Preventing Wildfires: 6 Things You Need to Know

Photo Credit: WildandFree (iStock).

It’s been a dry year in Colorado, something that will likely set the Centennial State up for a very dangerous wildfire season. While some fires occur naturally and serve a purpose, many are started by careless humans. Here are six tips that will help you prevent this problem instead of being a part of it. And yes, this might not be the most exciting subject to read about. We get that. However, by making sure that people know the proper fire safety etiquette, we can help keep the outdoors accessible by actively working to prevent a disaster that shuts it down (as in the case of Waldo Canyon).

1. Know the CURRENT rules where you’re at.

No, no, no. That “campfire ban” isn’t a recommendation. It’s set up to help prevent huge swaths of land from burning to a crisp. Fire bans vary from place to place, even within a state. They can also go in effect very quickly. Know the rules at your specific location before sparking up. If you don’t know the rules, err on the side of safety and don’t burn. It’s that simple. This link is a good starting point for finding out the rules where you’re headed.

2.  Weather is always worth checking.

Is it windy out? Then don’t burn things. When you’re in a dry climate, a single wind carried spark can start a burn. This can also aid to the rapid spread of fire. Did you know that wildfire can spread at 14 miles per hour? And that’s before wind or accounting for an upward-slope, both of which can vastly increase that speed.

Video shot September 5, 2011 on the north edge of Bastrop State Park near Austin. All but about 100 acres of the 6,000-acre park have been blackened by fire. Firefighters have been battling blazes for 3 days. At this point, historic CCC buildings are still intact. For more information, see

3. Only burn in controlled locations.

This is one reason why fire pits were invented – they’re meant to control a fire. Because fires can get out of control very quickly, it’s important to give them some sort of border that limits the fire from the start.

4. Don’t burn weird things (or combustible things).

While it can be common practice to toss garbage into a campfire, this should be avoided. This practice can be dangerous because different materials burn in different ways. Some materials quickly combust, while others might produce drifting ash and ember. Play it safe by burning things that are meant to be burnt…like wood and charcoal…and that’s probably about it. And yes, we know you might find it fun to spray lighter fluid onto a campfire to see the flames burst. Don’t do this either. One  mistake and you’re quickly on your way to burning down an entire forest.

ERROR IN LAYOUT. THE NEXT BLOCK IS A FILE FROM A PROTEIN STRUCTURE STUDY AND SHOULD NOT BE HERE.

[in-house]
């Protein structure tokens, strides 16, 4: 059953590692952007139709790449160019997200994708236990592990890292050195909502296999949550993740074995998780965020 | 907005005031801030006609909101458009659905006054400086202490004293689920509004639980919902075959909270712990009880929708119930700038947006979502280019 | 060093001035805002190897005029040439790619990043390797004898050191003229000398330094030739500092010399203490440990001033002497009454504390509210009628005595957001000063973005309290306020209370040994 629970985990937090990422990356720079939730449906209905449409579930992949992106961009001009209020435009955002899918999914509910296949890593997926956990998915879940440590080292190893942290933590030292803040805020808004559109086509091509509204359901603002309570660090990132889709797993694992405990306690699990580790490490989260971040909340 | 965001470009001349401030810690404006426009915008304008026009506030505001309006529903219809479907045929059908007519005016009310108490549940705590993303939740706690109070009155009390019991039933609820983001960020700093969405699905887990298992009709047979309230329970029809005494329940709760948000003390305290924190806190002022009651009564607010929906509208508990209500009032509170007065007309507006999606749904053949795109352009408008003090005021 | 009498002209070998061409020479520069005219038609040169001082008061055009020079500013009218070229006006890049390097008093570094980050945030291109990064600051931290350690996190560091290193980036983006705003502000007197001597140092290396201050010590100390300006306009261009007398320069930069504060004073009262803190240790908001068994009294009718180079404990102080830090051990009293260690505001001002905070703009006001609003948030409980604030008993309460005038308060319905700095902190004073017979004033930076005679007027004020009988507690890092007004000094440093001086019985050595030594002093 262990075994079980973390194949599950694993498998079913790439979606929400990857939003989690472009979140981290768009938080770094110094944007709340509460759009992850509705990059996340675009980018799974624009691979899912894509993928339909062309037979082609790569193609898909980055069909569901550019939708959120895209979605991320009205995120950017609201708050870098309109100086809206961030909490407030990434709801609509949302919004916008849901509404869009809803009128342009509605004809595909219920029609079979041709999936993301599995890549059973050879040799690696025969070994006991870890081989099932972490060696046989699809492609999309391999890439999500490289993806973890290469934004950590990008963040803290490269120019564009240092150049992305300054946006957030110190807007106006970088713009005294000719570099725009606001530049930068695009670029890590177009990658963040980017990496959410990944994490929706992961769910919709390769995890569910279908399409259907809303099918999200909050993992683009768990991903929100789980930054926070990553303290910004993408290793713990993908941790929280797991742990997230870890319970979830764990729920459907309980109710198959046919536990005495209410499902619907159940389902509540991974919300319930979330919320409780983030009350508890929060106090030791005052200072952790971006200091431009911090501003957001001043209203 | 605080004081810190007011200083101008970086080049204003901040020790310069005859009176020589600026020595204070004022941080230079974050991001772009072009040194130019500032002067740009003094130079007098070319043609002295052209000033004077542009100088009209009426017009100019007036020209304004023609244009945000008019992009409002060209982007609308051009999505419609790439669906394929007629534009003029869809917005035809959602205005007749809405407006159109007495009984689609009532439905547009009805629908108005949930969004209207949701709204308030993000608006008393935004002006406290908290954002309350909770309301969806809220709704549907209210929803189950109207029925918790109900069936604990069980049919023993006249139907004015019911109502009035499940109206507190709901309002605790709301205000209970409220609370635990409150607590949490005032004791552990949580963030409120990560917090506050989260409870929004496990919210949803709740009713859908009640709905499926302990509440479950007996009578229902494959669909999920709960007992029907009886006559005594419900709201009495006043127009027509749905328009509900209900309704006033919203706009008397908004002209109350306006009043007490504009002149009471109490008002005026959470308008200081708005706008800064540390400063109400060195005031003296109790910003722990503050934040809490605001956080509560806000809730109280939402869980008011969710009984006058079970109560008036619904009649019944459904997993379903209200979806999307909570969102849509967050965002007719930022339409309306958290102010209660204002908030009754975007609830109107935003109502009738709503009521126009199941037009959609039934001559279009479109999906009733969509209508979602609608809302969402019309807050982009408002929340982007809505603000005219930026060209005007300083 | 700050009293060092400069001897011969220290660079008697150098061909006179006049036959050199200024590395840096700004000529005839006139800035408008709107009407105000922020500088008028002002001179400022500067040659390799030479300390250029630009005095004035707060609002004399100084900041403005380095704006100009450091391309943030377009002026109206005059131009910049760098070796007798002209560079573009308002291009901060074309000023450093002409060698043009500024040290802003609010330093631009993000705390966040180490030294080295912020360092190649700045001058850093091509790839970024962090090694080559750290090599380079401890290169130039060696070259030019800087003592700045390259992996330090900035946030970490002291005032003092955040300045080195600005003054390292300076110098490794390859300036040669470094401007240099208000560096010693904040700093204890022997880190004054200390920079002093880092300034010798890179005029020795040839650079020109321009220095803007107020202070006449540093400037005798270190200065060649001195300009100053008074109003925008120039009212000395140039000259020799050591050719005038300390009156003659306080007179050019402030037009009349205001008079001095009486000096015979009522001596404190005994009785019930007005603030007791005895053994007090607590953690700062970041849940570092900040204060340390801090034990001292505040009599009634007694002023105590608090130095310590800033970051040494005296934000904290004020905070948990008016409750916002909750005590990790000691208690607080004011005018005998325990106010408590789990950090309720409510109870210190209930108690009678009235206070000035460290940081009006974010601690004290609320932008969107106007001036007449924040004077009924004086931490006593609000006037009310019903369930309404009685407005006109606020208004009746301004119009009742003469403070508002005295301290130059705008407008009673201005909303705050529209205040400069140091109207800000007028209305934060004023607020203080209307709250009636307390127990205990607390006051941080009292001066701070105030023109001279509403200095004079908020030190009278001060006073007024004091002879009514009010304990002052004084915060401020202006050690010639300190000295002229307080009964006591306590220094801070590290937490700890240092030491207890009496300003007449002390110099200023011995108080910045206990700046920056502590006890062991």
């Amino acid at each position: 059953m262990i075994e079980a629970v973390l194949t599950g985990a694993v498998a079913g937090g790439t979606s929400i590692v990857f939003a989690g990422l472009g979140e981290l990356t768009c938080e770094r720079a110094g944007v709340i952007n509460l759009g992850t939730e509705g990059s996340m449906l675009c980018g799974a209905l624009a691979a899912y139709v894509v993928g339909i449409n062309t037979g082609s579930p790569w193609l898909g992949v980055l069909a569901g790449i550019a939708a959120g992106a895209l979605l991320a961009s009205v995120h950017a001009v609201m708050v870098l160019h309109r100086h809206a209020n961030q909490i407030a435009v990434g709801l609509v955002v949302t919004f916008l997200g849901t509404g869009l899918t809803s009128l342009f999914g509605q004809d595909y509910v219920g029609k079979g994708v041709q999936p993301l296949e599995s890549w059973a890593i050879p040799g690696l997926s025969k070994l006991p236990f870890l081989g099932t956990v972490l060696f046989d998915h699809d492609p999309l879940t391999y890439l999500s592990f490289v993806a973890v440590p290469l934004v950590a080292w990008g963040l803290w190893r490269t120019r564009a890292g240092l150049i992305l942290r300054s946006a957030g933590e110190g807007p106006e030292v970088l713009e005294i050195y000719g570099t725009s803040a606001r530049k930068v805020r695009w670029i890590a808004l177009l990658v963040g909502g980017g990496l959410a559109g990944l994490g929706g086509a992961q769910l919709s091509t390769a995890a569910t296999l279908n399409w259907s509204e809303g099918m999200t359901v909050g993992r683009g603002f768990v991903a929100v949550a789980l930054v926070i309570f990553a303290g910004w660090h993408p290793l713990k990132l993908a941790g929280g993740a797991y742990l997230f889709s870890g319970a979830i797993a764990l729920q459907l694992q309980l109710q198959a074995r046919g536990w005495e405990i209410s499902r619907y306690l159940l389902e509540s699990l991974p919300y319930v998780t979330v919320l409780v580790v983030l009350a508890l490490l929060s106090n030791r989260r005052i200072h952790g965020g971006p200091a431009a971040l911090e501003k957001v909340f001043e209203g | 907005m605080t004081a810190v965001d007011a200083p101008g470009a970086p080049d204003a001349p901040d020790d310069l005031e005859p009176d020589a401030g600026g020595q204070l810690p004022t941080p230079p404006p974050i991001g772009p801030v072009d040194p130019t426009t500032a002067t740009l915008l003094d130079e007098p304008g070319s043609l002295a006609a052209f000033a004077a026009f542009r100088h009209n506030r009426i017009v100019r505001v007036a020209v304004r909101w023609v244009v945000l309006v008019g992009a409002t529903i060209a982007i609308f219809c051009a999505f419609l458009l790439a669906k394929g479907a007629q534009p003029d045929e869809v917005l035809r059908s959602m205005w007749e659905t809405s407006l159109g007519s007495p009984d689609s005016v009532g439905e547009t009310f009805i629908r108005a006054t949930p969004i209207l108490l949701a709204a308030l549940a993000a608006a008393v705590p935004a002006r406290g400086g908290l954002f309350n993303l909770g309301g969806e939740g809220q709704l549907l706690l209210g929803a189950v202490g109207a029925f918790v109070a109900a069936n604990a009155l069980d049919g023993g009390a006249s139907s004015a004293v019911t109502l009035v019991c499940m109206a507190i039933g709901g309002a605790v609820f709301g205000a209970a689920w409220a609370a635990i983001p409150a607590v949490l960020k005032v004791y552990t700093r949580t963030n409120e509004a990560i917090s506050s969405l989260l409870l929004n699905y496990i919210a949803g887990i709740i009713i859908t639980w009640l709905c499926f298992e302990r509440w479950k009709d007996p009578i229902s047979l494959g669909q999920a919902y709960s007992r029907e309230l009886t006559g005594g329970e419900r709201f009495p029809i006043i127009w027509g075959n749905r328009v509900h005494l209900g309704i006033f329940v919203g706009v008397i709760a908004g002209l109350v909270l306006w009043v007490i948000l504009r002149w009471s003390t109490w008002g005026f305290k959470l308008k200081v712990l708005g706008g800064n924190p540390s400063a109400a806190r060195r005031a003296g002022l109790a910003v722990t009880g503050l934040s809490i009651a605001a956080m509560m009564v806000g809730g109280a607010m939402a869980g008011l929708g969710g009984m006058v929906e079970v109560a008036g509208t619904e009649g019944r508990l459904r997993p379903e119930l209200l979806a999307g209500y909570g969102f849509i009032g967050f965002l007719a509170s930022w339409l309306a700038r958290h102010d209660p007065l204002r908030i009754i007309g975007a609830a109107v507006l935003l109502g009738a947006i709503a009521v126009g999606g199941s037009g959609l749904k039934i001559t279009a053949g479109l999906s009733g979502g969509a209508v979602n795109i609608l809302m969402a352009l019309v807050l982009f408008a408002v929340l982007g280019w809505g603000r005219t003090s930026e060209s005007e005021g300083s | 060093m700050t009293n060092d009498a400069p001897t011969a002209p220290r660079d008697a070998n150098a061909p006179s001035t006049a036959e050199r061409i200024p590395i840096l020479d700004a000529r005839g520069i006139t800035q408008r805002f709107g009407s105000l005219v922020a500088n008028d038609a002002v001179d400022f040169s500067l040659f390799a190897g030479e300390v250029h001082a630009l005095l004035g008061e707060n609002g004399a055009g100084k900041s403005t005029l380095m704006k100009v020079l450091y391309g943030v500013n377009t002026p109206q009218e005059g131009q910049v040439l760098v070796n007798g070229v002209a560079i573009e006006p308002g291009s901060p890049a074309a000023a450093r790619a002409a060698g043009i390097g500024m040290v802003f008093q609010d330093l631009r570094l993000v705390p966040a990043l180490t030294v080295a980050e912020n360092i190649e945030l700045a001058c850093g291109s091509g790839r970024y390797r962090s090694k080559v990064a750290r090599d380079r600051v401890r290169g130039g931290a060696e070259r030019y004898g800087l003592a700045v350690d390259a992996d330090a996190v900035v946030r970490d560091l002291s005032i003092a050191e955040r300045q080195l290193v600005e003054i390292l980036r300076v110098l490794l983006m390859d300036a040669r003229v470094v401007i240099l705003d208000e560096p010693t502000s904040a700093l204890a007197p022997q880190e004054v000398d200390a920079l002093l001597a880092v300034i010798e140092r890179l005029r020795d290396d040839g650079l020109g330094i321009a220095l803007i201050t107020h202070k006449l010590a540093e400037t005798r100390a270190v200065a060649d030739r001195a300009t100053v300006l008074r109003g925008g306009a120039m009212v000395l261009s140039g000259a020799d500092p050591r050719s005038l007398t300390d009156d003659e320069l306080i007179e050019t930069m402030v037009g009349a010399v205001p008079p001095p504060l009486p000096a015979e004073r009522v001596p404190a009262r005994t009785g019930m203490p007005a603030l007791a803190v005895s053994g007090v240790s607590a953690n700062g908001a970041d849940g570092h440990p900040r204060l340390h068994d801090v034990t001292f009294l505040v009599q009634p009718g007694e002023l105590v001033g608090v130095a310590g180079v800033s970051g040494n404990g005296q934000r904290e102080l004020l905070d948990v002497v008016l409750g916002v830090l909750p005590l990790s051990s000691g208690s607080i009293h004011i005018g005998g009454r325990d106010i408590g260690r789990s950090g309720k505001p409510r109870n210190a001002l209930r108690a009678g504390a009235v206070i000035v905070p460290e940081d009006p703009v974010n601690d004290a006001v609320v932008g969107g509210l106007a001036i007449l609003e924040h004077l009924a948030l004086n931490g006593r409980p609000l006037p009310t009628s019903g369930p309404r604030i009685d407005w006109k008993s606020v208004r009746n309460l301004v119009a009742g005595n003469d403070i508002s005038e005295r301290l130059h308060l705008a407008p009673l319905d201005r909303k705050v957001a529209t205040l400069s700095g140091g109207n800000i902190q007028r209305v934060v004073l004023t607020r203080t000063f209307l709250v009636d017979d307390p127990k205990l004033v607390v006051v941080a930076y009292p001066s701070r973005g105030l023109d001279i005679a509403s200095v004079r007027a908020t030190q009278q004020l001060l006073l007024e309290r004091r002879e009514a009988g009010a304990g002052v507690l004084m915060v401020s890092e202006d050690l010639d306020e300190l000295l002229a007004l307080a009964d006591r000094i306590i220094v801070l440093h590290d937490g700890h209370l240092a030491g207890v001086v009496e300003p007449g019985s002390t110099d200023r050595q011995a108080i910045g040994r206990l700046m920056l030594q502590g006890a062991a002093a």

5. Never leave a burning fire.

If there’s something burning, someone should be watching it. This includes that time when a fire starts to burn out. It might “look like it’s fine,” but make sure it’s completely out before leaving the space or falling asleep. It only takes one gust of wind in the wrong direction to spark a fire that won’t be easily stopped.

6. Keep watchin’ those butts.

If you’re smoking, make sure your butt is out before you vacate the scene. Cigarette butts can easily spark a flame when they’re casually tossed aside. It should go without saying, but this rule isn’t just limited to tobacco products. Make sure that joint is also completely out. As mentioned by several readers, tossing a cigarette butt out of a car window is also very problematic. Reader suggestions for those smoking and driving include using a half water-filled soda can or bottle as a makeshift cupholder ashtray. This way, you’ve got a place to put your butt and an easy cleanup.

Preventing forest fires is a team effort. When conditions are this dry, everyone that’s enjoying the outdoors needs to be proactive about preventing human-caused fire. Otherwise, places are destroyed and areas are shut down. No one wants that.



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